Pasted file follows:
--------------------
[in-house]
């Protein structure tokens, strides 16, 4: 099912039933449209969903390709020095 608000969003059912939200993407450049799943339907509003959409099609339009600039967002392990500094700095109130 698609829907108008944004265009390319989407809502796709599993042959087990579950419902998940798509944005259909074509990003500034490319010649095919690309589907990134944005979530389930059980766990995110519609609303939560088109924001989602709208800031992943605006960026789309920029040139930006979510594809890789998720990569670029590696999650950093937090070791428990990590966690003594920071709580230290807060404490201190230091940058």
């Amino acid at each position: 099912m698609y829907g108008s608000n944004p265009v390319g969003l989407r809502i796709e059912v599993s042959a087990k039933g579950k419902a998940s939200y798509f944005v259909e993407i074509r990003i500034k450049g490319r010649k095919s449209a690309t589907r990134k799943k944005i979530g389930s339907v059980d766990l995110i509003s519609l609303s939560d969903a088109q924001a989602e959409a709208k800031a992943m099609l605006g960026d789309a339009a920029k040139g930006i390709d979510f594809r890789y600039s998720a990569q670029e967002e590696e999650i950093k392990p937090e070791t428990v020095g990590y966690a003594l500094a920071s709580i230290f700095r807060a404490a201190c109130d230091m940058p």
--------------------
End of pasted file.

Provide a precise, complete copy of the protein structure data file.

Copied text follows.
[in-house]
């Protein structure tokens, strides 16, 4: 099912039933449209969903390709020095 608000969003059912939200993407450049799943339907509003959409099609339009600039967002392990500094700095109130 698609829907108008944004265009390319989407809502796709599993042959087990579950419902998940798509944005259909074509990003500034490319010649095919690309589907990134944005979530389930059980766990995110519609609303939560088109924001989602709208800031992943605006960026789309920029040139930006979510594809890789998720990569670029590696999650950093937090070791428990990590966690003594920071709580230290807060404490201190230091940058």
């Amino acid at each position: 099912m698609y829907g108008s608000n944004p265009v390319g969003l989407r809502i796709e059912v599993s042959a087990k039933g579950k419902a998940s939200y798509f944005v259909e993407i074509r990003i500034k450049g490319r010649k095919s449209a690309t589907r990134k799943k944005i979530g389930s339907v059980d766990l995110i509003s519609l609303s939560d969903a088109q924001a989602e959409a709208k800031a992943m099609l605006g960026d789309a339009a920029k040139g930006i390709d979510f594809r890789y600039s998720a990569q670029e967002e590696e999650i950093k392990p937090e070791t428990v020095g990590y966690a003594l500094a920071s709580i230290f700095r807060a404490a201190c109130d230091m940058p």